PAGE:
Warhol applied his unique method to the classical tradition of “Still Life” portraits in his Grapes series. Where past artists were interested in depicting a scene of various fruits in the most realistic light possible, Warhol eschewed convention by taking a classical theme and adding a modern perspective. In this image, he implements color blocks in shades of greens, to fragment the composition. The fragmentation results in a more abstract approach to a traditional subject matter. For Grapes 191, Warhol uses musky grey-green hues that offset the marigold colored grapes.
Grapes 191 by Andy Warhol as Part of His Larger Body of Work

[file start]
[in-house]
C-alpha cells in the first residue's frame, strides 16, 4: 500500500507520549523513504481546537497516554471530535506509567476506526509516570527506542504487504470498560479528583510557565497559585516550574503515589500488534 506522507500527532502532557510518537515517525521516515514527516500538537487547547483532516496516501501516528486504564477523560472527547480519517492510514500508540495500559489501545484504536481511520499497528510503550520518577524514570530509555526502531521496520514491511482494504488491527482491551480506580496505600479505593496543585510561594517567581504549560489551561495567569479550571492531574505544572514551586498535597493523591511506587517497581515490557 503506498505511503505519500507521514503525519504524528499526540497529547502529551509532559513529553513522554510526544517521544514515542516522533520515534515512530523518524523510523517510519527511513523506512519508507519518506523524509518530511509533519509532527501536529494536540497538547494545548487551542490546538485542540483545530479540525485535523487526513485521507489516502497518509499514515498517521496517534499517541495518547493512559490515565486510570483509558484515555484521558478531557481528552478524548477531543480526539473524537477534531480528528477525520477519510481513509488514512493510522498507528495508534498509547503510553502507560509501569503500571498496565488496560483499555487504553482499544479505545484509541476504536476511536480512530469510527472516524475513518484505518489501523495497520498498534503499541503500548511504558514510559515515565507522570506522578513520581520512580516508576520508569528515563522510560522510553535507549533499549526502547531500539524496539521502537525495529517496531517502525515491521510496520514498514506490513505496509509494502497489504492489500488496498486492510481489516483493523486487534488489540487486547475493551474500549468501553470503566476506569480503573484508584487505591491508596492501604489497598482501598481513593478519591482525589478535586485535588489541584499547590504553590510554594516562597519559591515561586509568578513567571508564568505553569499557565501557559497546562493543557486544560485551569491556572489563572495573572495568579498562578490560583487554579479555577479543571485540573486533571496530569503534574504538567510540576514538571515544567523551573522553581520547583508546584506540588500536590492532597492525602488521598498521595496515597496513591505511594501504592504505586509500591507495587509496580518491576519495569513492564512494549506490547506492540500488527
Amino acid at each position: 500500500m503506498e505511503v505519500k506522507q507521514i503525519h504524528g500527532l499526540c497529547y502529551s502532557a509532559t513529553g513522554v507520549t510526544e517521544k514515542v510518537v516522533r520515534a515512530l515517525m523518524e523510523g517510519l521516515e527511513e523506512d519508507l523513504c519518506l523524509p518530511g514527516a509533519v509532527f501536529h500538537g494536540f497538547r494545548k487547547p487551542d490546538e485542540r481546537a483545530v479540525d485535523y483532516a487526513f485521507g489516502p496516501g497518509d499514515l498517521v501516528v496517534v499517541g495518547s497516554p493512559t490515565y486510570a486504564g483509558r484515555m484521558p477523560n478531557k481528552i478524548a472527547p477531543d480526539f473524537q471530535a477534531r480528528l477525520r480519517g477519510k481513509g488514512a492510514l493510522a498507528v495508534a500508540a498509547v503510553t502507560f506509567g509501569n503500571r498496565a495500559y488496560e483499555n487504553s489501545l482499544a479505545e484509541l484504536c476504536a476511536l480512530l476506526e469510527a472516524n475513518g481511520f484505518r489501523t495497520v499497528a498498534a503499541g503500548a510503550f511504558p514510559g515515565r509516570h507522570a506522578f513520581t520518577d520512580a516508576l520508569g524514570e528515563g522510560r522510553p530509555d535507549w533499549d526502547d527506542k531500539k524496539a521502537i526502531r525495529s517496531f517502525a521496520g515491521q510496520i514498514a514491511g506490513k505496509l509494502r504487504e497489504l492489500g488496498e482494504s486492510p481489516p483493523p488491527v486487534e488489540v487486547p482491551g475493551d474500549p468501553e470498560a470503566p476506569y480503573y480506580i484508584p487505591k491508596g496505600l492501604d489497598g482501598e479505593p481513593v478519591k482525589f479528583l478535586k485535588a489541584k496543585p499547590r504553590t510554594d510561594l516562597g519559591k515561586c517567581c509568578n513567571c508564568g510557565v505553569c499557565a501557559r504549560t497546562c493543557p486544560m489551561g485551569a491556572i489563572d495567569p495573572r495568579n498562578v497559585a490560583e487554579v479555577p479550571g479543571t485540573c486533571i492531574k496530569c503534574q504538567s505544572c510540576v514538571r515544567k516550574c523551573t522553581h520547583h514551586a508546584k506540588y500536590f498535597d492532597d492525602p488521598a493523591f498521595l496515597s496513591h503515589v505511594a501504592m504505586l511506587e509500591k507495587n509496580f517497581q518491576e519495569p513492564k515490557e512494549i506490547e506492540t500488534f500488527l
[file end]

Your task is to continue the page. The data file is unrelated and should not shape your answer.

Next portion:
Warhol’s Grapes series was a part of the several still life portraits he began to produce in the 1970s. He also produced a special edition Grapes series with diamond dust. For his still-lifes, he used traditional, everyday objects such as fruits and flowers. The Grapes portfolio shows great similarity to the Gems portfolio, both through the use of color and composition to give still life a pop art edge. Along with the increase of still life production, Warhol also began to incorporate more hand drawn lines into his compositions. This, along with his signature color prints, made for beautiful pieces that later became known as his Grapes series.